As well as the potential for delay in approval of an investment, this Regulation means that investors will also need to be mindful of the possible reactions of the Commission and Member States other than the one in which they are investing. The scope of the Regulation is defined widely, and consistent with the approach generally taken in FDI regimes, neither ‘security’ nor ‘public order’ are defined, allowing Member States a wide discretion in considering when these concerns are engaged.
Brexit may mean that the UK will be a ‘third country’ for the purposes of the Regulation, which has raised concerns in UK Government and among investors that they could be subject to stricter rules when investing in the EU – although this is likely to ultimately depend on the terms of the UK's exit, which are still uncertain.
The UK is separately considering strengthening its own national screening measures, with the publication of a White Paper on National Security and Investment on 24 July 2018. By contrast to the EU mechanism, the UK Government is proposing to introduce an entire new regime for vetting investment in the UK. Loosely based on UK merger control, the suggested regime provides for voluntary notification of transactions which fall within scope, backed by expanded powers for the Government to call in non-notified transactions. The proposed remit of the new regime is broad; although it is solely concerned with national security (rather than the broader public interest), it is not confined to certain sectors of the economy or to foreign investors only. Please see here for our separate update on the UK proposals.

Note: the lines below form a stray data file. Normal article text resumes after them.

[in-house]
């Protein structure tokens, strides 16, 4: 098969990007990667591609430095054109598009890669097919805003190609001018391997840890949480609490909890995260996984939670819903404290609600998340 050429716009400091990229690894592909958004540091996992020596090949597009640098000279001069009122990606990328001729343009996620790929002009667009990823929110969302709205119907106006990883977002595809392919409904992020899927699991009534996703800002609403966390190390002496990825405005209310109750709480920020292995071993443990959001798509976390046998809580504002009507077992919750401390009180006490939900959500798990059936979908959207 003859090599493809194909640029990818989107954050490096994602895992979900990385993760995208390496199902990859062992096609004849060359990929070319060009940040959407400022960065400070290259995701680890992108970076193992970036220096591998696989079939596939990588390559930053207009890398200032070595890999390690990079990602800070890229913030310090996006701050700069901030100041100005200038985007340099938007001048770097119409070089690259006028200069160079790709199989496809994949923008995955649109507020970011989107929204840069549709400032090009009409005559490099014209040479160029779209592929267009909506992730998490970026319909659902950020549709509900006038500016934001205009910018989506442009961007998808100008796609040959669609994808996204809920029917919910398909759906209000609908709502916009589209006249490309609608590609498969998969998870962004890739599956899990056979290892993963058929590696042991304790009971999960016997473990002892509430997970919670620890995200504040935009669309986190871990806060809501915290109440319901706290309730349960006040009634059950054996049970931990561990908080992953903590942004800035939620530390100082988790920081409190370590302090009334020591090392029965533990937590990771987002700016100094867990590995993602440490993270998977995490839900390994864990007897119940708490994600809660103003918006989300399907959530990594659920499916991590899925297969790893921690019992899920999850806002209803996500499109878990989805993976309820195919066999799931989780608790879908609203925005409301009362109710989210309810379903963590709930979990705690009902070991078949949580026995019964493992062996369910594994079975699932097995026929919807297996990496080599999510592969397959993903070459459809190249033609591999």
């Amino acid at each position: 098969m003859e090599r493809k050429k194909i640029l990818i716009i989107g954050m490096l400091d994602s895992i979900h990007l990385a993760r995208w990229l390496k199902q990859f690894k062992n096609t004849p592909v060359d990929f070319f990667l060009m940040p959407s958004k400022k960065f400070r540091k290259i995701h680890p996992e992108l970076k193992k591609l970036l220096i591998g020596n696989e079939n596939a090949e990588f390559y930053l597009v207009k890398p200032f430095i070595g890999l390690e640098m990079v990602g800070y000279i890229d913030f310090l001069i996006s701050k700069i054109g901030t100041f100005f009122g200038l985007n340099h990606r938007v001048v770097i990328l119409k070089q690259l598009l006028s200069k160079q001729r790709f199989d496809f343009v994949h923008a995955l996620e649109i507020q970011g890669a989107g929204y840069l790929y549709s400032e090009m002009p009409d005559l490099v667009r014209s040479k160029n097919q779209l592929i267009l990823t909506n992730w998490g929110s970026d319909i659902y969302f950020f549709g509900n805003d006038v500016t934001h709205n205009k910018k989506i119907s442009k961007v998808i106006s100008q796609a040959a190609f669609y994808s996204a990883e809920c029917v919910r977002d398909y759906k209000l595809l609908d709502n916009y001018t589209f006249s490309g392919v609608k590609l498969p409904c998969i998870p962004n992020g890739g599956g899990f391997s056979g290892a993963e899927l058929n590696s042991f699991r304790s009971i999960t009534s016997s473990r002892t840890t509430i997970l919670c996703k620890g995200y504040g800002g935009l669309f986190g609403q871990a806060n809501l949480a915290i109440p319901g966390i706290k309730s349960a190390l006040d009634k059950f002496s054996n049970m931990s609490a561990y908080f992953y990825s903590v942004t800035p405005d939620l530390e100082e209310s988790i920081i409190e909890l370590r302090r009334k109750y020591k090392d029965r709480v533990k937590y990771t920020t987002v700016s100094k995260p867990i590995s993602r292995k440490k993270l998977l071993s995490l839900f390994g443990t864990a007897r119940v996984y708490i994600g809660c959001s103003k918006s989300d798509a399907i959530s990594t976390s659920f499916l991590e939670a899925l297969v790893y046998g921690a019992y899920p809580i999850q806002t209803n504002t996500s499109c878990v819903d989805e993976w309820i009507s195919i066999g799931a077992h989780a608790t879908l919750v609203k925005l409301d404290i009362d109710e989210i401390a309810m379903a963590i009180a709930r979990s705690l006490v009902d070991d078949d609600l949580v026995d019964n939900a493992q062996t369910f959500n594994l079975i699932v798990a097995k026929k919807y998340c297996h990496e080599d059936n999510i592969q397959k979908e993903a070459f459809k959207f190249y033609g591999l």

The UK is not alone in reviewing the adequacy of its existing regime. Among EU Member States which have recently tightened their regime (or are considering doing so) are France, Italy, Hungary and Germany. They are joining a global trend of Governments across the globe which are reviewing and refitting their powers to ensure they have the tools they need to block investments which are seen as posing a threat to security or the national interest, including the US, Canada, Japan and Australia.